Lee Daniels’ The Butler (2013) 7/1000

Lee Daniels’ The Butler (2013)

Rated: PG-13

Genre: Biography, Drama

Directed by Lee Daniels

Starring Forest Whitaker, Oprah Winfrey, and John Cusack

Plot: As Cecil Gaines serves eight presidents during his tenure as a butler at the White House, the civil rights movement, Vietnam, and other major events affect this man’s life, and American society.

Movie Trivia: The character of Cecil Gaines was based on Eugene Allen, who served as White House butler for over 30 years and 8 presidents: Harry S. Truman, Dwight D. Eisenhower, John F. Kennedy, Lyndon B. Johnson, Richard Nixon, Gerald Ford, Jimmy Carter, and Ronald Reagan. Much of the detail is fictionalized for this movie.


From the first scene I can tell this is going to be a movie to remember. The age makeup, the classic music, the camera angles and then that vivid mental image of lynched black boys paired with the MLK quote. With the current climate, I feel like this movie is going to be very emotionally charged for me.

I was not wrong. I have a feeling that keeping myself on strict note taking during this film will be difficult. I am already emotionally invested and the story has only just begun. Seeing his journey from the field to the house as a servant breaks my heart. This is my heritage as a southern resident. On the ground I live has soaked the blood of slaves and Indians. I live in Memphis, so I have the added heartbreak of this being the place where Martin Luther King Jr. was shot. With everything happening in the world today, I could not have picked a better movie to blindly watch. I apologize in advance if this review is not as detailed as my others. It might be more socially charged than my other reviews, but for that I do not apologize. Equality is an issue I feel deeply about and I fight for daily. It was only a matter of time that I found a movie that put me up on that soap box.

Robin Williams does a good Eisenhower. This movie is very much making me want to research the real man that this story is based off of. Some of the script is a little weak in regards to the father-son relationship. There has not been enough development there, in my opinion. Cusack is amazing with the prosthetic. I mean… wow… I am convinced. He has the inflection on the voice perfect, the mannerism. Very impressive. Ohhhh, hello Jesse Williams! This cast really has everyone! Sorry, not sorry, Jesse Williams is one of the most beautiful specimens of humanity and hotness that I have ever seen. Watching the preparation for the counter sit-ins has me at the first sign of tears in the movie. Watching the white ally being forced to shove and shout racial slurs to  prepare not only the black woman before him but also himself for what to expect. We are in those times again in so many ways and as a white ally, I feel that scene deeply.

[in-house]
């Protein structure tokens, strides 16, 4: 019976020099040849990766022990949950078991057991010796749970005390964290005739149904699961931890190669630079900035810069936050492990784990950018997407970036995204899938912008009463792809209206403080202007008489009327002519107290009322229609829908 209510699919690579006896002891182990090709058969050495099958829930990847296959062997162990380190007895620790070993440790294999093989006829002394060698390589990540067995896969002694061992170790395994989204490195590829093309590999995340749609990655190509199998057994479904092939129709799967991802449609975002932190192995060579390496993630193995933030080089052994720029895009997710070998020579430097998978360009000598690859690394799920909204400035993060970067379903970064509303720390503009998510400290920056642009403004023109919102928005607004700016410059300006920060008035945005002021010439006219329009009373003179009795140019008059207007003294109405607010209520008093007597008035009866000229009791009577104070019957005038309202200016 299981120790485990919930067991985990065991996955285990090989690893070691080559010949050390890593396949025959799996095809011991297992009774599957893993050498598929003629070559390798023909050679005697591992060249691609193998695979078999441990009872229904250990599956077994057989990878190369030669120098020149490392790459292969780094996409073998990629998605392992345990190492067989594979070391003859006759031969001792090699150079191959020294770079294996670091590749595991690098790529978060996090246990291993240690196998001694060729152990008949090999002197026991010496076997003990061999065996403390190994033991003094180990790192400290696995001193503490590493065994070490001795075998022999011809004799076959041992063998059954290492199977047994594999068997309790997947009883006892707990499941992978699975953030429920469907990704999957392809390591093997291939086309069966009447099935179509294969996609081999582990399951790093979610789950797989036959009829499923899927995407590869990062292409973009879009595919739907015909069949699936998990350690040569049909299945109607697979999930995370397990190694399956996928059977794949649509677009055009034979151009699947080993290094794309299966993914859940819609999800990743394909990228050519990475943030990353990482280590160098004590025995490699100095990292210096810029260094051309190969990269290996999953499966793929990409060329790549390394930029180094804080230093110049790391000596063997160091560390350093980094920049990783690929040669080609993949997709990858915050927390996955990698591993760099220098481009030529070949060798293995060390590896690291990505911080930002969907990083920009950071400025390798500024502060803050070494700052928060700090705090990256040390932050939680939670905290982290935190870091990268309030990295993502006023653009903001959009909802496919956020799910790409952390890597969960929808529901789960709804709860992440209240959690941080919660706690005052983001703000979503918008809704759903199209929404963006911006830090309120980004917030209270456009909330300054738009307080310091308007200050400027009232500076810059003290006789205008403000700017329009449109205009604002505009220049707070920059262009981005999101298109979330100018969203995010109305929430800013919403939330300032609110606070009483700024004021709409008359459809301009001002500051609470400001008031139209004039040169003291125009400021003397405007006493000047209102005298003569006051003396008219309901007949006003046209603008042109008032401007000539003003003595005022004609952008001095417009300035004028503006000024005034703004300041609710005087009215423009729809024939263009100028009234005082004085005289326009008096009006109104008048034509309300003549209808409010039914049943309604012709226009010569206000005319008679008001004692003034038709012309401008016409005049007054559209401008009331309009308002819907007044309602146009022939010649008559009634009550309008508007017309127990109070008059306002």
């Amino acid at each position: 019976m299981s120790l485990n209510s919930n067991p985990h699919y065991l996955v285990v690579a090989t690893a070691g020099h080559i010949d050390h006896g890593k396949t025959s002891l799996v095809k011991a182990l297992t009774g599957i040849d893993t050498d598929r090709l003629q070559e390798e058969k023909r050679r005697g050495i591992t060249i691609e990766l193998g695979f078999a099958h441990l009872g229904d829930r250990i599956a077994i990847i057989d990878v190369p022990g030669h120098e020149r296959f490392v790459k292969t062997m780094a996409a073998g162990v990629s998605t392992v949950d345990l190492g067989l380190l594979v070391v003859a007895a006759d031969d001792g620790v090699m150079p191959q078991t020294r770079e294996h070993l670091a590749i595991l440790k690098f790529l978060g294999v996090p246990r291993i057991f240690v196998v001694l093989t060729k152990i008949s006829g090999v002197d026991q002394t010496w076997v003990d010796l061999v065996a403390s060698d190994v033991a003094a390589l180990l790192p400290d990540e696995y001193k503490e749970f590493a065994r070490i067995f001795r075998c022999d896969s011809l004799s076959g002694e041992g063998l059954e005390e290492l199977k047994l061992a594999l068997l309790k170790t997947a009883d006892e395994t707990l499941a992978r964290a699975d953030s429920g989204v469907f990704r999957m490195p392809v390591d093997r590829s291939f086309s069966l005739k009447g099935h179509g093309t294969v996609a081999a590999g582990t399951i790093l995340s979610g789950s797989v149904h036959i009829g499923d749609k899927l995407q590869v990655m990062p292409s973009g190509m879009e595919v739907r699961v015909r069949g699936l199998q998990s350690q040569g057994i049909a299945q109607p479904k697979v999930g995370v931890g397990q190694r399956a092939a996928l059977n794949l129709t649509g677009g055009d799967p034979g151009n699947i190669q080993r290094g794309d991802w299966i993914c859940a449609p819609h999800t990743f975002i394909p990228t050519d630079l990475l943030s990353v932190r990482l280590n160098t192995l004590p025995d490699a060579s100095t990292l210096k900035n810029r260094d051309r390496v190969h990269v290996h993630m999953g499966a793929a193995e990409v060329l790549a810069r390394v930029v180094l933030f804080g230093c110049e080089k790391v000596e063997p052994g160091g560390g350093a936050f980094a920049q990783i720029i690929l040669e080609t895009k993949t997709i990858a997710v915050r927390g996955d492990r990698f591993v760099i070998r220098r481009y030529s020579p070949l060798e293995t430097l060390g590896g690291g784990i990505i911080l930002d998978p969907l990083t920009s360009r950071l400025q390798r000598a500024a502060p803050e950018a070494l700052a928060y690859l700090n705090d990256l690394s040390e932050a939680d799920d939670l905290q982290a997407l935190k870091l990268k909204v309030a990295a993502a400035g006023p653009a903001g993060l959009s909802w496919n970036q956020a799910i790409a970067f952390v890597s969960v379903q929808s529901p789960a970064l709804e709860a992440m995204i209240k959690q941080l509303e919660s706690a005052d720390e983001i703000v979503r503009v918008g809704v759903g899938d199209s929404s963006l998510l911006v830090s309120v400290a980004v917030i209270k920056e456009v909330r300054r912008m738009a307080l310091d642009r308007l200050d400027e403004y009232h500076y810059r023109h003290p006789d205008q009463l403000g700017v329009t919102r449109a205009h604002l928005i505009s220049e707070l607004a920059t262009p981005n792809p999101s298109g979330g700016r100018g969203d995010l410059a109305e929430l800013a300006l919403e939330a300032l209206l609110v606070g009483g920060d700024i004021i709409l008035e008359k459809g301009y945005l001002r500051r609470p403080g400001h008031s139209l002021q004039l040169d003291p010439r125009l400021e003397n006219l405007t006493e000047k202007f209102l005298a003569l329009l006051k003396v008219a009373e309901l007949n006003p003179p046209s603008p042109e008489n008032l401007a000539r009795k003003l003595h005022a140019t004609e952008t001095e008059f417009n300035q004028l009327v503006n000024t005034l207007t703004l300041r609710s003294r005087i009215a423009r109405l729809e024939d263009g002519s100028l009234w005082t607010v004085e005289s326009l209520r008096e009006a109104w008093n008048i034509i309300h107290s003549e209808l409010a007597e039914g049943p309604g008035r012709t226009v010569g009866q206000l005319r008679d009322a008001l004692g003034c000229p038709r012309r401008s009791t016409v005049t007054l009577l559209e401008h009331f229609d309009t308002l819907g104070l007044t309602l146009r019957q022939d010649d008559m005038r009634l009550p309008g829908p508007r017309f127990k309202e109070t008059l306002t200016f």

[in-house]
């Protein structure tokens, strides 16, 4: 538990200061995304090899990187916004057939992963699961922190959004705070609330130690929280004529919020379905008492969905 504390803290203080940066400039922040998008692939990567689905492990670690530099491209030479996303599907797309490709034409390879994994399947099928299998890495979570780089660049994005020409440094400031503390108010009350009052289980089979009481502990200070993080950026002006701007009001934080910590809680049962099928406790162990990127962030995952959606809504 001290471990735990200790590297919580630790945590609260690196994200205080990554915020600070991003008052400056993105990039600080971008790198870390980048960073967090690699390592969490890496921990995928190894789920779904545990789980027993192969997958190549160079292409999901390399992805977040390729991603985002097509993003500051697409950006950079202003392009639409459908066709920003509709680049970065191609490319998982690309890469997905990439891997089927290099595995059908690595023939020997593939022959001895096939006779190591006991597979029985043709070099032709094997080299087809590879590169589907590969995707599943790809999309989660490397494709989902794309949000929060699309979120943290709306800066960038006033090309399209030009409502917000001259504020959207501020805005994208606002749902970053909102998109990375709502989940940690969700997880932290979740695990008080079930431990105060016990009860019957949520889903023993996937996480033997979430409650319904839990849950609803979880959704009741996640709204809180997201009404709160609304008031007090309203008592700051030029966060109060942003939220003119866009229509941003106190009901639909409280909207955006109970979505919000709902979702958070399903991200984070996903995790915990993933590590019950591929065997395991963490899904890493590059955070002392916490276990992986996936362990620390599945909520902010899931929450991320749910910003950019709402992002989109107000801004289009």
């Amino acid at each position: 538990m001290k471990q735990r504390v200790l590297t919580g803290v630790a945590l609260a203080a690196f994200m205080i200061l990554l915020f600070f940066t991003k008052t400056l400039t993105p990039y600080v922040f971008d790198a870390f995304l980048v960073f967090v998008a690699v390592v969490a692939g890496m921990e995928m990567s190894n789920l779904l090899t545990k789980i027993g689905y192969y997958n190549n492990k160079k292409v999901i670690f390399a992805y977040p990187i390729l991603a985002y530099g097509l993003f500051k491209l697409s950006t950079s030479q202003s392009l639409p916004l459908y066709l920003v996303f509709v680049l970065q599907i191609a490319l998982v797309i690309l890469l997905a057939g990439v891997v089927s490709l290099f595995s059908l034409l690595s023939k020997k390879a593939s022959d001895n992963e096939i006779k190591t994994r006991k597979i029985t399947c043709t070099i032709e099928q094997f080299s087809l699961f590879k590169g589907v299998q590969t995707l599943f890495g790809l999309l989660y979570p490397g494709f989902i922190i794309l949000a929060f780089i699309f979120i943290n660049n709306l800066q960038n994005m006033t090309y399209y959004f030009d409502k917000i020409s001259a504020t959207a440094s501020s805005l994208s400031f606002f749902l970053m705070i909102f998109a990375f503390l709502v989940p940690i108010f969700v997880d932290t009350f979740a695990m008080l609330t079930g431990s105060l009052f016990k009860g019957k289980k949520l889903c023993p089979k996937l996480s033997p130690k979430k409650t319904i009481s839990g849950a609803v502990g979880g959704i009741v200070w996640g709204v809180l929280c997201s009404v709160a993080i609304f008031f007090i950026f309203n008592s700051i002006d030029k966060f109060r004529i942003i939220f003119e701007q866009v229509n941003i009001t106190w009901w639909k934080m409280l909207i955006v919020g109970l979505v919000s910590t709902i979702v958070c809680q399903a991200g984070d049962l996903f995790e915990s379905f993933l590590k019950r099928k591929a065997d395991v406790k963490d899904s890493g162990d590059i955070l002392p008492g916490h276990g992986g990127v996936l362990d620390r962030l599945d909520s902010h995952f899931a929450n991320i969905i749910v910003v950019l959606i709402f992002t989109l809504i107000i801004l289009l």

Showing the juxtaposition between the dinner sit-in and the formal dinner service at the White House is very effective. Showing the  hungry, scared protesters and then showing the black butlers to the law making white men as they stand in a corner and “don’t exist”. It is a very telling moment to define the thoughts of the time and of now: comply, don’t die. And then even further with the Freedom Rider’s scene in Birmingham. The National Civil Right’s Museum here in Memphis has the very bus they are showing in the movie. Seeing it in person, the twisted and charred metal chairs, the missing roof, just a week ago when I visited and now watching this scene, I feel much more connected to it.

Coming next to the assassination of Kennedy, seeing blood soaked Jackie… this movie is hitting every point and hitting it so eloquently. As Charlie is buried I am brought back to myself, remembering that I have neglected my note taking yet again. This movie just sucks  you in and makes you truly lose track of time as history rolls out before your eyes. The casting, the camera angles, the script, it all moved together so very well, seamlessly making me fall into the story, forgetting everything else. This is the kind of movie where after it had finished, I sat in stunned silence, staring out into space as the impact of the film made itself known. I am very surprised that I did not cry because I came incredibly close multiple times.

This is a wonderful film and I now count it among my favorites. Especially with all that is currently happening in America, I feel this movie is very important as a reminder. Check yourself often. Louis teaches us that there are right and wrong ways to establish change in a society. Cecil teaches us that sometimes you absolutely have to shake the status quo to show and stand for what is right. You cannot go too far in either direction or the message you are wanting to spread will get muddied and twisted by those who do not understand. I give this movie 5/5 and recommend this movie for EVERYONE.





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